His range is narrow, but within that
range he is a master. One character in " le taught the virtues first and last;
his lat novel, Man and life (Harper IIe tanght us manhood more and morc; The simple courage that stands fast - & Brothers), is an addition to Literature. The patience of the poor :
We mean, of course, Geoffrey Delamayn, Love for all creatures, great and fmall, And trust in Something Over 111."
an athlete, who exhibits in perfection
the ultimate result of the extreme phyThe very quality, however, which sical trining which is having its made Dickens what he was, and which apotheosis in England. We are familiar gave him such power over us, was the with the Muscular Christian of Mr. one quality above all others which Kingsley, and his followers,-a popular needed the most careful watching; for myth, which the author of “Guy Livstrength pushed to excess always ends in ingstone” has done all he could to disweakness. As long as Dickens was credit, without intending it, and which content to draw character he was strong; bír. Collins, fully intending it, has now, as soon as he attempted to correct we think, shattered forever. We comabuses, he was weak. He was by nature mend Geoffrey Delamayn to Mr. Collins's a novelist, not a jurist, a political econo- admirers, as being the finest study of mist, a statesman. He thought other character that he has yet produced, wise, at least in the later years of his the natural result of unnatural causes,
not such an arrested development as was as truly the novelist of love as was Mr. Kingsley's Muscular Christian, but George Sand, whom she resembled as such a perfected development as Achilles, much as an English naiure could a the Achilles of the nineteenth century,– French one, and a lesser genius a greater. slow, good-tempered, restrained, but But one day she found her occupation cunning, brutal, murderous—the Muscu- gone, or rather we did,—for in place of lar Pagan. We shall not enter into the her characters came others of the s: me plot of “Man and Wife," partly because race, though of different parentage, who it is difficult to analyze the plots of Mr. usurped their place in our hearts. Collins, and partly because the majority Twenty years ago we should have of novel-readers must already be familiar thought more of Sylvia (D. Appleton & with it. Our opinion is that it is at Co.) than we do to-day, for then it once the simplest and the best that Mr. would have possessed a freshness it lacks Collins has yet constructed; and we It is a pleasant story, however, trust it portends a turning on bis part to and to those whose memories are le:s the world of probable occurrences. thickly peopled than ours with lovers, How clever be can be he has shown us it will have a charm often wanting in over and over again ; let him show us works of profounder and more original now that he can be natural. And let character. The heroine, Sylvia Nardi, him in future drop social abuses, which an Italian girl with a dash of English Mr. Reade will make his own to the end blood in her veins, is such a woman as of the chapter. What we want is not most determined men would be glad to reformers, but novelists—such novelists win; for once won they would be sure as Dickens was in the early part of his of her till death. We prefer her to many career, as Thackeray was all through his heroines with fewer faults, and to any career, and as Mr. Collins can be when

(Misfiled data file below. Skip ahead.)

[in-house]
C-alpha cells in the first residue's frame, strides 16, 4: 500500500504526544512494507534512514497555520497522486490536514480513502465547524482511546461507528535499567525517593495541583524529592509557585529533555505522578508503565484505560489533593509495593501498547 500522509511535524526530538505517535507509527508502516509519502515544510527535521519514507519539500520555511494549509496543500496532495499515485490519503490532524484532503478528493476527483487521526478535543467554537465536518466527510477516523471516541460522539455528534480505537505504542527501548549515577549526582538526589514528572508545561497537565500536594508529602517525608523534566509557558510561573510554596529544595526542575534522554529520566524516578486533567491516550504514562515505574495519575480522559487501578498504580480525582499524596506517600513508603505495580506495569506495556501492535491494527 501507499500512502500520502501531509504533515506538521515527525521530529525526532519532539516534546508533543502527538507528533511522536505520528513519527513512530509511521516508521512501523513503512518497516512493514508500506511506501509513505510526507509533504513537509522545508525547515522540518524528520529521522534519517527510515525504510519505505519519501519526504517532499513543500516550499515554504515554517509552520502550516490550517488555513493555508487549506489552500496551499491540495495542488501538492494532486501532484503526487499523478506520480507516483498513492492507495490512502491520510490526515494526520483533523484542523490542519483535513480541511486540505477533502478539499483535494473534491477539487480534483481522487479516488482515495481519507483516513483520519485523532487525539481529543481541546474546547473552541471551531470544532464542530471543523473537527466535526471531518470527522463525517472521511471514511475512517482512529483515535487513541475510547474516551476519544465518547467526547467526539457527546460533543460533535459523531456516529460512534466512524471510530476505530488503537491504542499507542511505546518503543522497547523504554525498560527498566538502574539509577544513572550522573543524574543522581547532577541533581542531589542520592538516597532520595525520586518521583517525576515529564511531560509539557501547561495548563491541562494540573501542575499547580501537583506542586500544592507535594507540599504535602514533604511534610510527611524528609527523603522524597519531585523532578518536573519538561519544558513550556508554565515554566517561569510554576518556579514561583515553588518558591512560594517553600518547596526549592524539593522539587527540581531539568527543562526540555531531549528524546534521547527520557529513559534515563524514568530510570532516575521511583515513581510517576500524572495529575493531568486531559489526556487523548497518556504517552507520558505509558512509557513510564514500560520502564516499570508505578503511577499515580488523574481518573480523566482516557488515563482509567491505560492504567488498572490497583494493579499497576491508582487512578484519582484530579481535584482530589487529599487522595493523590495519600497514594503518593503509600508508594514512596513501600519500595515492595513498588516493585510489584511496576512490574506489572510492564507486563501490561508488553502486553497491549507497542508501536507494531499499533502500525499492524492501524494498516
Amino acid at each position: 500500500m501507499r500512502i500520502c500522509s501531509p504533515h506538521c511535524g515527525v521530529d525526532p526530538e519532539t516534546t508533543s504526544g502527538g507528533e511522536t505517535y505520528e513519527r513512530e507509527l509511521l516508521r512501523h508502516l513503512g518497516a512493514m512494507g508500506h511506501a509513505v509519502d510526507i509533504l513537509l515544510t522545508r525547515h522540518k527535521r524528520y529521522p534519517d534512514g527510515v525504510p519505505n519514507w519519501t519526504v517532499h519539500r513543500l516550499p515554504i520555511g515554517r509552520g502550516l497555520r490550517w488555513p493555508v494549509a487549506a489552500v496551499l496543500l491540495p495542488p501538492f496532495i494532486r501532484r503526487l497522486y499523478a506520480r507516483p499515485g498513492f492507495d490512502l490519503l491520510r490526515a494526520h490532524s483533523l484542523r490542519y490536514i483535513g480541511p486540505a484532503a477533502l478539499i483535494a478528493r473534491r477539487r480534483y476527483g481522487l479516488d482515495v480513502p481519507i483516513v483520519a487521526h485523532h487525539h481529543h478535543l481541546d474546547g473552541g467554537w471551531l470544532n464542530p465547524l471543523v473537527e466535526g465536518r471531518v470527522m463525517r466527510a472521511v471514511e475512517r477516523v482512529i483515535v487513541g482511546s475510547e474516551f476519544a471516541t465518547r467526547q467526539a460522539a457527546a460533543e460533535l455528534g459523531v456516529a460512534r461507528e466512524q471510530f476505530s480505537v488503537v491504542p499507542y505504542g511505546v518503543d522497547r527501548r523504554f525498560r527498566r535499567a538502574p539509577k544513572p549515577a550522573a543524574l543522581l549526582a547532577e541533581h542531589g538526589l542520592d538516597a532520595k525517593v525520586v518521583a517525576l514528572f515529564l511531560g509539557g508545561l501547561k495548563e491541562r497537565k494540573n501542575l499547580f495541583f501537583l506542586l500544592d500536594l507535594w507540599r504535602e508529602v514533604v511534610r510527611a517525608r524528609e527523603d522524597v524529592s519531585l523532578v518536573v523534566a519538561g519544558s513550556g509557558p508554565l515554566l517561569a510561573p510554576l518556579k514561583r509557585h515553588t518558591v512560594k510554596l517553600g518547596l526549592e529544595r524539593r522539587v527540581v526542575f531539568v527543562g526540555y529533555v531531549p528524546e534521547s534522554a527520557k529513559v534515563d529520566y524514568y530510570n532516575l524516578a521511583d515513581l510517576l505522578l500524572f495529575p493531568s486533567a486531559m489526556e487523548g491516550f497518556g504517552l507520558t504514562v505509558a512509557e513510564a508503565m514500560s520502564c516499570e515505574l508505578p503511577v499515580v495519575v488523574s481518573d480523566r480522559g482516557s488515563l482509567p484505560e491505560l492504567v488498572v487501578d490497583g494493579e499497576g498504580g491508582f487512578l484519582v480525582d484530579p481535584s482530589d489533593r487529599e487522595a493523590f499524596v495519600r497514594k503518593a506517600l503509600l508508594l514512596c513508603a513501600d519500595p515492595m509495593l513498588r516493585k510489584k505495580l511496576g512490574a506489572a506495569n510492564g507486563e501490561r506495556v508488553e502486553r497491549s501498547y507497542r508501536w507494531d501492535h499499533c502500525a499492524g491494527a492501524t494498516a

of the present brood, of whom Jane he chooses. He has no equal in the art Eyre, somewhat beautified and softened, of telling a story, and but few equals in is the type. Whether in her place we drawing character, when character should prefer Mr. Meredith to the more “pire and simple” is his object, as it brutal and stupid heroes who are now in evidently was in several of the actors fashion, we bardly know, but we suppose in “ Man and Wife," as Sir Patrick Lun- we should, having a weakness for a gendie, Bishopriggs, and Geoffrey Dela- tleman. There is little that is new in mayb.
Sylvia," but for old work, it is faithThere was a time when Miss Julia fully and well done. Kavanagh was in the front rank of Eng